Keeneland announces festival with ‘A-list music’
It is finally here. Creating a national buzz after being announced in April (shoot, even Rolling Stone ran a story on it), Railbird has arrived. For two days on four stages (three for music, one for food exhibitions, Lexington gets to show off to the rest of the country that it can stage an attention-grabbing music festival, too.
The acts will be coming in from all over. One, in particular, is a country cousin Lexington knew about long before the rest of the world discovered him. Others represent decades of gospel-soul fervor, a champion Lone Star dance hall heritage and, yes, some blistering rock ‘n’ roll.
A few attractions hail from right here at home – soul/funksters Joslyn and the Sweet Compression, the power trio Johnny Conqueroo, bluegrass upstarts The Wooks, Americana chieftain Justin Wells and more – to spice up the event.
But the bumper crop of out-of-town guests will be plentiful. Here is a rundown of 10 not-to-miss acts as you come up on the inside this weekend at Railbird.
Like Sunday Railbird headliner Hozier, Saturday’s top-billed Raconteurs seemed liked a curious billing when the festival was announced. Then June rolled around and with it the release of the Detroit garage rock troupe’s first album in over 11 years, “Help Us Strangers.” Suddenly, the all-star quartet of Jack White, Brandon Benson, Jack Lawrence and Patrick Keeler shot to the top of the charts, making the Raconteurs one of the biggest rock ‘n’ roll deals of the summer.
When the pride of Lawrence County played a pair of sweaty, sold out shows last summer at Manchester Music Hall, the writing was on the wall that Childers’ extended reign in Lexington clubs had ended. He was now a national – and, in some cases, global – sensation whose brand of rurally inflected narratives and neo-psychedelic country soundscapes were now destined for larger halls. Now we have “Country Squire,” a new album that should keep Childers’ hot streak rolling for some time.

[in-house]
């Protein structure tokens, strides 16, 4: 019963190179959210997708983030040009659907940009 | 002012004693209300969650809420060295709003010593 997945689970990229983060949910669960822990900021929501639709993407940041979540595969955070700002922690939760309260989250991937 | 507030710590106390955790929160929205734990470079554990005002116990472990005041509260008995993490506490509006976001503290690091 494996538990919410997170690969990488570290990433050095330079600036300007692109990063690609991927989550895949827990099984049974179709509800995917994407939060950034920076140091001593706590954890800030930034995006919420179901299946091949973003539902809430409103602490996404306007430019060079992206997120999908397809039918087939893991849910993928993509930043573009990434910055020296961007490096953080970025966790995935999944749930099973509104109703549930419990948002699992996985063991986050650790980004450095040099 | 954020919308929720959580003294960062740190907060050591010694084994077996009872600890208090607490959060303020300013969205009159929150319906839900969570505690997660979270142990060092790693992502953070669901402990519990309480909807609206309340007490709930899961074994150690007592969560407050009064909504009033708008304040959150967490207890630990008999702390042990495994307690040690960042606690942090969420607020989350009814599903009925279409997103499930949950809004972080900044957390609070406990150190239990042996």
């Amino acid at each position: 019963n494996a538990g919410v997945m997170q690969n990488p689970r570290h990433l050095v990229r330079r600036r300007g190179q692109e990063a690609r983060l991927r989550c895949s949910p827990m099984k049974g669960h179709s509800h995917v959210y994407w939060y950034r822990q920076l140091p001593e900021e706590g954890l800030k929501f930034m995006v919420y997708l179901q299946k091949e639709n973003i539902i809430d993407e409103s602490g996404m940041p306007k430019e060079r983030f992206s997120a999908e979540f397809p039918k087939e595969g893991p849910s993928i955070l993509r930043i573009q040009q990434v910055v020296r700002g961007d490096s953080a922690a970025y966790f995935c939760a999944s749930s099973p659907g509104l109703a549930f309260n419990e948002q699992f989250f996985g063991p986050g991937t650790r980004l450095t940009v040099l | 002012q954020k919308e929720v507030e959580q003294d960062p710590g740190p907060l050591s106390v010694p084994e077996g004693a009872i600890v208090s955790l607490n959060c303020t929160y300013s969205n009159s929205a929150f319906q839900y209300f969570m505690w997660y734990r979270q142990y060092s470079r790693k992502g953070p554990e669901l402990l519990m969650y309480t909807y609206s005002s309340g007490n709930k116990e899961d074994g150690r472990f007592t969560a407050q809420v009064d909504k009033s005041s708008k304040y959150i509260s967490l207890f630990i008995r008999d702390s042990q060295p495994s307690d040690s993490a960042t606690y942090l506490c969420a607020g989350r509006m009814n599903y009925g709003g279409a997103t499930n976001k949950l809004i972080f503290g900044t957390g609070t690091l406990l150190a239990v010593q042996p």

Carlile has maintained a devout fanbase for well over a decade thanks to a string of critically lauded recordings, a fierce sense of performance independence and a skyrocketing vocal command. But there is no denying how much her visibility has grown over the last year thanks to the broad appeal of her “By the Way, I Forgive You” album, a show-stealing Grammy performance of “The Joke” and buzz surrounding the impending release of the debut album by her all-star country troupe The Highwomen.
Old Crow Medicine Show
A string band that began with a preservationist love of old-time string music and speakeasy-era bawdiness, Old Crow Medicine Show has long been a band fighting its way out of a time capsule. Its vintage sound remains intact, but the addition of percussion and assorted electric flourishes has widened the intent and intensity of its music. The Dave Cobb-produced “Volunteer” album mirrored that maturity but the upcoming “Live at the Ryman” reminds us of how forceful its rustic string sound remains.
Gary Clark Jr.